First I would like to extend my hearty congratulations to President Obama on a predictable* re-election! So much Chicago pride right now. I also want to offer sincere condolences to those whose candidate did not win, Stein and Johnson fans included. As a competitive person myself, let’s all just agree that nothing sucks more than the morning after your team doesn’t advance to the finals, your favorite on American Idol gets booted off, or the guy chooses the wrong Bachelorette. Except, of course, when the presidential candidate who lined up best with your values and in whom you invested all your passion, money, time and Facebook statuses for the past many months… doesn’t get the job.
I think we’re going to be okay, though. The Olympics reminded us all how good it feels to be on the same team. Go USA!
*All of the important factors pointed toward four more years: an improving economy, the huge advantage of incumbency, Romney’s inability to connect with women and minorities. If you’re wondering what my politics are, let’s just say that I grew up in a conservative household – my dad’s a Baptist pastor and my mom is a social worker for a Christian community center in Chinatown. I hope the GOP can restructure itself and become the moderate party it needs to be for the 2016 election.
Plus, exciting news in the world of environmental justice: President Obama’s awesome inaugural speech (read the transcript here) finally brought to national spotlight the fight against climate change: “We want our children to live in an America that isn’t burdened by debt, that isn’t weakened by inequality, that isn’t threatened by the destructive power of a warming planet.”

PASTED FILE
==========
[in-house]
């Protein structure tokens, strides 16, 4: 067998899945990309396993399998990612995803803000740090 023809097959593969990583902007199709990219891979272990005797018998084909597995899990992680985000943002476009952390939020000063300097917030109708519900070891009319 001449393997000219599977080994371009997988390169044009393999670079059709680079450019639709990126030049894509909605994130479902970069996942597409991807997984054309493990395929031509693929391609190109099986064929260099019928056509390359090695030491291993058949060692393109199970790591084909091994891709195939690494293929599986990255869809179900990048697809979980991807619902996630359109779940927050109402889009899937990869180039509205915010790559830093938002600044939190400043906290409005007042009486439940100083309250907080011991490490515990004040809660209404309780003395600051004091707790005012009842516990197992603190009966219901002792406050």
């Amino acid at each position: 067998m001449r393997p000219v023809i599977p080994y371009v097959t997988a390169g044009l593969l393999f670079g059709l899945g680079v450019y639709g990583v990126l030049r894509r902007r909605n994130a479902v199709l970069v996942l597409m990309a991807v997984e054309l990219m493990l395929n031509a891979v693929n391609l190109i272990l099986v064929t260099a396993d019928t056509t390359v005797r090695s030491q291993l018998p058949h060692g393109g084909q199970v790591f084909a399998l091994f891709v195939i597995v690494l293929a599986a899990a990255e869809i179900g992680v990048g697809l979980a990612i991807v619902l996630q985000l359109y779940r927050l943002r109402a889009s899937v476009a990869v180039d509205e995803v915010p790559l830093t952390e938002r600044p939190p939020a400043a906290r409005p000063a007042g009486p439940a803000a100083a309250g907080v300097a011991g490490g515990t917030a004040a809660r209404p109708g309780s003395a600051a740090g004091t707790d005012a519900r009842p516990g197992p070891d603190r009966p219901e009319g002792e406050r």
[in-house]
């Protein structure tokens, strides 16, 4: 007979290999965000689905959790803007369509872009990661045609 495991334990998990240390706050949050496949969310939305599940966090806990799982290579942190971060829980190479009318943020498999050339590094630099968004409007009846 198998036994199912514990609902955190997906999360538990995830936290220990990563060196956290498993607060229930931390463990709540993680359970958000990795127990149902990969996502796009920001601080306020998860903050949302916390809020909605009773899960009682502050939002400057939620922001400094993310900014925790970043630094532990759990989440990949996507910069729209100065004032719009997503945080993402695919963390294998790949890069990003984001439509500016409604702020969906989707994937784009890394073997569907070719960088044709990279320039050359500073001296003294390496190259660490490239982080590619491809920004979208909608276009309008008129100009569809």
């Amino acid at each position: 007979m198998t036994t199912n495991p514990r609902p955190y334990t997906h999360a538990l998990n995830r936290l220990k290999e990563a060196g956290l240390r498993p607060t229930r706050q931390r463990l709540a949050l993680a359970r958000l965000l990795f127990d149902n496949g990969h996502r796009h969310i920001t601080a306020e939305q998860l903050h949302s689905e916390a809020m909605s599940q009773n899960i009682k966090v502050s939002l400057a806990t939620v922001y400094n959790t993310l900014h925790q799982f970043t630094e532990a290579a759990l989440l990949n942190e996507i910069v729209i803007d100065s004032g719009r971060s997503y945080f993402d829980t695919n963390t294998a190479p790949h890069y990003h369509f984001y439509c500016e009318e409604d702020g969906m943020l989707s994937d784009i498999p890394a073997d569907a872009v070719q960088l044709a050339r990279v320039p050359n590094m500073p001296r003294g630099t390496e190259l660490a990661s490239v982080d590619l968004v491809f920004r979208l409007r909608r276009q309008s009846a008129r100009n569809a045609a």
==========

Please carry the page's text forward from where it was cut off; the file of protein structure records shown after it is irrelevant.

I hope I’ve made it clear throughout these posts that I truly believe the environment is the most important issue that the candidates needed (and largely failed) to address. Progressive laws need to be championed by a progressive President in order to regulate the use of our resources, enforce a tangible plan of attack against climate change, and ensure environmental justice for all socioeconomic classes, races and ethnicities. Jobs are good, but what use is money to deteriorating health? As my EJ hero, César Estrada Chávez, once said:
With all of these grave problems [that farmworkers face], why focus on pesticides? Because our people are so poor. Because the color of our skin is dark. Because the discrimination, the racism and the social dilemmas we confront transcend mere economic need. What good does it do to achieve the blessings of collective bargaining and make economic progress for people when their health is destroyed in the process?
The problems of an unhealthy environment will compound every other problem that we face, whether it’s a shaky economy, unemployment, health care, even social issues like gay rights and abortion will be moot points if rising sea levels causes freak weather systems to wipe us all out.
As Scott Rosenberg writes on the Grist blog, “In the wake of Sandy’s coastal devastation, there’s at least a chance of reopening the national conversation about global warming. It would be great for that conversation to be led by a president who’s a real climate crusader. Obama hasn’t been one, so far. But at least we’re not getting a denier in the White House.” It could be worse. No candidate can cater to so many different private and public interests that complicate the ways we protect the environment. However, President Obama at least acknowledges the need for change, whereas Gov Romney came across as openly hostile towards such efforts.
So what does this election mean for environmental justice in America? I hope the President remembers how close his structural victory was. That is to say, half this country doesn’t agree with enough of his positions to vote for someone else. Laws that enforce environmental justice, hold big corporations accountable and decrease our carbon output won’t come easy. Changing the fossil fuel industry will not be easy. Obama is returning to a divided country and Congress (Senate remains under the control of Democrats and the House under Republicans, who will challenge the President as much as they did the past four years.) But he seems to be getting off on the right foot. Let’s hope his actions speak louder than his words last night.
Here’s to four more years of change.
- Some important environmental ballot initiatives from around the country that won or lost last night, Grist
- Three ways that Obama’s re-election affects the future of our environment (keystone XL pipeline, energy, climate change), Mother Nature Network
- President Obama and global warming, The Guardian